“In the cave we fear to enter lies the treasures we seek.” – Joseph Cambell
When I stared teaching four years ago, fresh out of college and twenty-two years old, I felt mostly prepared for what lay ahead. I definitely knew that I had a lot to learn, but I also felt confident in my understanding of the “important stuff” like writing student-friendly targets or making intentional seating charts. While I now have to laugh at past me, I also know that, had I been aware of just how much more I had to learn, and how rapidly the world of education changes, I don’t know how I would have been motivated to keep up with the profession. I certainly do not mean to say that the world of education is discouraging, and in fact there are so many daily victories and delights that I could not image a better way to spend my career. However, I have learned that it takes a high level of open-mindedness and ability for reflection that remains a constant challenge.
To more specifically portray this constant change, consider that first year in the profession. For me, I was teaching tenth grade English in a classroom with no student computers, only my teacher computer and an overhead projector, which weren’t connected. There was a lab in a portable nearby but the computers were so out-of-date that we spent half the period waiting for them to load or connect to the printer. Now, just a few years later and in the same district, nearly all students are provided a Chromebook for school and home use, our schools have robotics clubs and 3D printers, and our teachers use online systems like Google Apps for Education, Hapara, and Moodle sites.
While this example relates specifically to technology, which is certainly not the only changing field of education, this is the area that has, in my career, changed the most quickly and dramatically. Additionally, I believe that my craft as a teacher and the learning opportunities for students have been greatly improved as I have implemented digital tools in the classroom and the accessibility of these tools has grown.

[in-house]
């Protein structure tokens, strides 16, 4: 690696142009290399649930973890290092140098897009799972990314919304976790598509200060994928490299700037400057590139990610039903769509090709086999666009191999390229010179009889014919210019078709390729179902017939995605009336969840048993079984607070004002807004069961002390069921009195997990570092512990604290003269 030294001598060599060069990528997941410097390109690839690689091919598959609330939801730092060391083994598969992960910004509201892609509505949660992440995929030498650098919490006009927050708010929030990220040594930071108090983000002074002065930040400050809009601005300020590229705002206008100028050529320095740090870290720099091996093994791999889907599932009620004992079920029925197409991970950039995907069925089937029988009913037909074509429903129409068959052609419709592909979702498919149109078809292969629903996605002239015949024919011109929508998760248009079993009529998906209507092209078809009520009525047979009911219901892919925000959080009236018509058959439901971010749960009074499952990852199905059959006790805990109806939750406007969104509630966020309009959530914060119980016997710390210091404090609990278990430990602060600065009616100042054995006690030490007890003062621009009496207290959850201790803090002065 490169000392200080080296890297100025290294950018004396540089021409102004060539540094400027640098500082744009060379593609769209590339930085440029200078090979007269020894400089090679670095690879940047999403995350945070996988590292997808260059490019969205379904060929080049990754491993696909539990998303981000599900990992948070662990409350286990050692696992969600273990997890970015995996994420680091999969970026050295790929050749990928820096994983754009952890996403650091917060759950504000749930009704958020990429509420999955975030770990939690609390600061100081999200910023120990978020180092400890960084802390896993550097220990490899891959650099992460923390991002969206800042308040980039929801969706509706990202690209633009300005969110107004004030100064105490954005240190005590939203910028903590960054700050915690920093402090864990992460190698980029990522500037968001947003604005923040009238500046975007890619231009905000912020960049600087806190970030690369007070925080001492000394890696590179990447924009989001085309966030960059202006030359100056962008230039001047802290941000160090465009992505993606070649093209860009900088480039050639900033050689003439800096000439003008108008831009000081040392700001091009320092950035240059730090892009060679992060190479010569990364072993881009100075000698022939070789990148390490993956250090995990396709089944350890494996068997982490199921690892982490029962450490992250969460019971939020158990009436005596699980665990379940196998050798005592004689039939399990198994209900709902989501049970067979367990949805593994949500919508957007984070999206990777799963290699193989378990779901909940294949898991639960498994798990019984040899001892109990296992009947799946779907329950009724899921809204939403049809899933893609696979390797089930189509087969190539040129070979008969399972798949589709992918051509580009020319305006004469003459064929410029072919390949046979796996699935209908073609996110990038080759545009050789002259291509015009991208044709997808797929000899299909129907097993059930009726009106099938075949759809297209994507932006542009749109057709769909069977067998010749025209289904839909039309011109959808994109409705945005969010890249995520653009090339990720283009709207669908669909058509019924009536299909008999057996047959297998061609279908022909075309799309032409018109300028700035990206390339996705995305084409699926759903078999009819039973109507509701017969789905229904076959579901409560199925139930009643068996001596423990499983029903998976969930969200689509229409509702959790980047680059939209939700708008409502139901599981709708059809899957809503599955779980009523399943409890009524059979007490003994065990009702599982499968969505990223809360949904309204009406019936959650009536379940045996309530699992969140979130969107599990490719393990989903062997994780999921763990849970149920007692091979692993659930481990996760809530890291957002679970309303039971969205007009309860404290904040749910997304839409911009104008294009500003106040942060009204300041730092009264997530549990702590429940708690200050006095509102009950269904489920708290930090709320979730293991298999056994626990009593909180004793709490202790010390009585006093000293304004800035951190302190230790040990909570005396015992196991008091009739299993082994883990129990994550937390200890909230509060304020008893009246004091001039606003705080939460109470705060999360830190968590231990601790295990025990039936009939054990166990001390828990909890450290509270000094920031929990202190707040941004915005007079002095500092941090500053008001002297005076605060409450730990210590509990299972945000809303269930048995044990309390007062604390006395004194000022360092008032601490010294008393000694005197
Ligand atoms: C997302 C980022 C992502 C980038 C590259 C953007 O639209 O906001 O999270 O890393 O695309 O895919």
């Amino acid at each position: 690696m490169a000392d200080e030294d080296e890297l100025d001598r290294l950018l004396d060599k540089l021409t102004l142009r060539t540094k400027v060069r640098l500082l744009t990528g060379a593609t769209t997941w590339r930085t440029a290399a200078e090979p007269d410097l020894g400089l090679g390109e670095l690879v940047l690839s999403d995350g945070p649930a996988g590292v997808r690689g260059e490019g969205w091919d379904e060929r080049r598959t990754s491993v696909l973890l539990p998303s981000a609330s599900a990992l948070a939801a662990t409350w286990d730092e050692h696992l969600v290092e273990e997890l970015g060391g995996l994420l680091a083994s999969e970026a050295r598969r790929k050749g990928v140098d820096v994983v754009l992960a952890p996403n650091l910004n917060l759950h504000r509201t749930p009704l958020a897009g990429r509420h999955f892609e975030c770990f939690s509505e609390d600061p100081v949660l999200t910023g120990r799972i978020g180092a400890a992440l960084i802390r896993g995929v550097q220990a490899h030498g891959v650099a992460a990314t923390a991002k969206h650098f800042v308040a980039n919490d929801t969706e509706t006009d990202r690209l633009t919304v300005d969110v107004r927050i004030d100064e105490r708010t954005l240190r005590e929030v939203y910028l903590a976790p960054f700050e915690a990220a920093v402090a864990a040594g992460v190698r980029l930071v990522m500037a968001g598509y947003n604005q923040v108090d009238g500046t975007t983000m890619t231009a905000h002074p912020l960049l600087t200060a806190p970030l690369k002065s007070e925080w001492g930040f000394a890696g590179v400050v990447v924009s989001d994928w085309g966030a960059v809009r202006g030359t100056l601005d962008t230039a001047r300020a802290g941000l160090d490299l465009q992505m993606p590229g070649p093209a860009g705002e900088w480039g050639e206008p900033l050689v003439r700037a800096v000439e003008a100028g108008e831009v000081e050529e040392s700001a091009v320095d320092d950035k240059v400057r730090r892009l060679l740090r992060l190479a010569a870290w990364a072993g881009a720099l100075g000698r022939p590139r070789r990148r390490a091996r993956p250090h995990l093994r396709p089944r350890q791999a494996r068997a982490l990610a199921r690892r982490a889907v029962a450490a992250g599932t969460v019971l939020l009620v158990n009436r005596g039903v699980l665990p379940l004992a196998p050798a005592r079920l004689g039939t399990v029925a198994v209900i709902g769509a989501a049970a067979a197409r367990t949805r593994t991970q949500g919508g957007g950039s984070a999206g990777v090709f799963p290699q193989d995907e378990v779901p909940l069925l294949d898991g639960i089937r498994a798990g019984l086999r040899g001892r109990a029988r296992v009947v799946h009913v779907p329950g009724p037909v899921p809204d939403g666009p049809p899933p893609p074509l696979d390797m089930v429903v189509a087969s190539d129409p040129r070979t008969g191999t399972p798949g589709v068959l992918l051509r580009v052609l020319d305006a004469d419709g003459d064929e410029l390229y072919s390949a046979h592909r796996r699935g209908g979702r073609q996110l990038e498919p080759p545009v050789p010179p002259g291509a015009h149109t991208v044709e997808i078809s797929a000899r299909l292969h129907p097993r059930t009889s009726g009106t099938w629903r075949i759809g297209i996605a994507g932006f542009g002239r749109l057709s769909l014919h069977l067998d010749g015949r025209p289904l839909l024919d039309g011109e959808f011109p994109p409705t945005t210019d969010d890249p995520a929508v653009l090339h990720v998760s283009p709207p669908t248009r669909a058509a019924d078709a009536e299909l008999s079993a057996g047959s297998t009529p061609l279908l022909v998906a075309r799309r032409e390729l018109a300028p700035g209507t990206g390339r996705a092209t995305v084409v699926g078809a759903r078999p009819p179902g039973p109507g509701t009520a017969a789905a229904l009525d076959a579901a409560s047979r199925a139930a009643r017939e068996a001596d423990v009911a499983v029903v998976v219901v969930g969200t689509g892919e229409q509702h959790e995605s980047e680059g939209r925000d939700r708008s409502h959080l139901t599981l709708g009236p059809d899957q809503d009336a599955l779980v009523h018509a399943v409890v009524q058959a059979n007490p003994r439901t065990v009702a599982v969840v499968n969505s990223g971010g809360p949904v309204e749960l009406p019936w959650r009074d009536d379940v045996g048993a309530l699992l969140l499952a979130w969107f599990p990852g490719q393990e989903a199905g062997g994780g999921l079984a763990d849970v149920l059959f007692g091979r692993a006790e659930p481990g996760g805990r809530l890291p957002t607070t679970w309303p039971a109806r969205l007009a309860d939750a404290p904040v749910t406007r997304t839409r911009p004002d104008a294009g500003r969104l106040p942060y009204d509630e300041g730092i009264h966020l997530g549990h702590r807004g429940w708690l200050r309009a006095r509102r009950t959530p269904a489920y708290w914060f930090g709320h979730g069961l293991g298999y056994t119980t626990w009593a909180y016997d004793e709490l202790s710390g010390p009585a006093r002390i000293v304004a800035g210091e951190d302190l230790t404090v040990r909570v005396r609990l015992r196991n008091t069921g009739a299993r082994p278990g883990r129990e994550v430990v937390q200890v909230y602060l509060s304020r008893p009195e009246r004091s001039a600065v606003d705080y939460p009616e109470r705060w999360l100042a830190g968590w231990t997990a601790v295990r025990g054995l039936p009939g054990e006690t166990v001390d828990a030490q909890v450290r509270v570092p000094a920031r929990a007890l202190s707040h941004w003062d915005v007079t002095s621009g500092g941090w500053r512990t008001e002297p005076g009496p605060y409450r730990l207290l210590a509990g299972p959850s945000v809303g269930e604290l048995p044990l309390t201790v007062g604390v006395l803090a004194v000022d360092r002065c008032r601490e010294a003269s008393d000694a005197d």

Since that first year, after realizing that I needed to “get with it” or I could quickly fall behind, I have chosen to embrace forward thinking when it comes to new ideas in education, particularly relating to technology use. Due to this realization, I have become involved in technology leadership and implementation in my district. I now have the opportunities to work with other teachers one-on-one, in classrooms, and through professional development trainings to. Even greater, I have taken on the opportunities to learn from other educators, through workshops, conferences, and collaboration.
These experiences have been so rewarding, which is why I am where I am now, in a digital education leadership master’s program learning along many impassioned and inspiring educators. Now, just a quarter into the program, I still realize that the shifts in education and technology are often overwhelming. However, through my teaching experience and my learning in the master’s program, I am just as eager as ever to take on these changes in an attempt to help foster excellence in teaching in myself and others. So, my advice for other educators who are pursuing a career in digital education leadership, or education in general, is that, with a high level of open-mindedness and a passion for learning, that fear of the “unknown” is eclipsed by the vast wealth of knowledge you can stumble upon once you start exploring.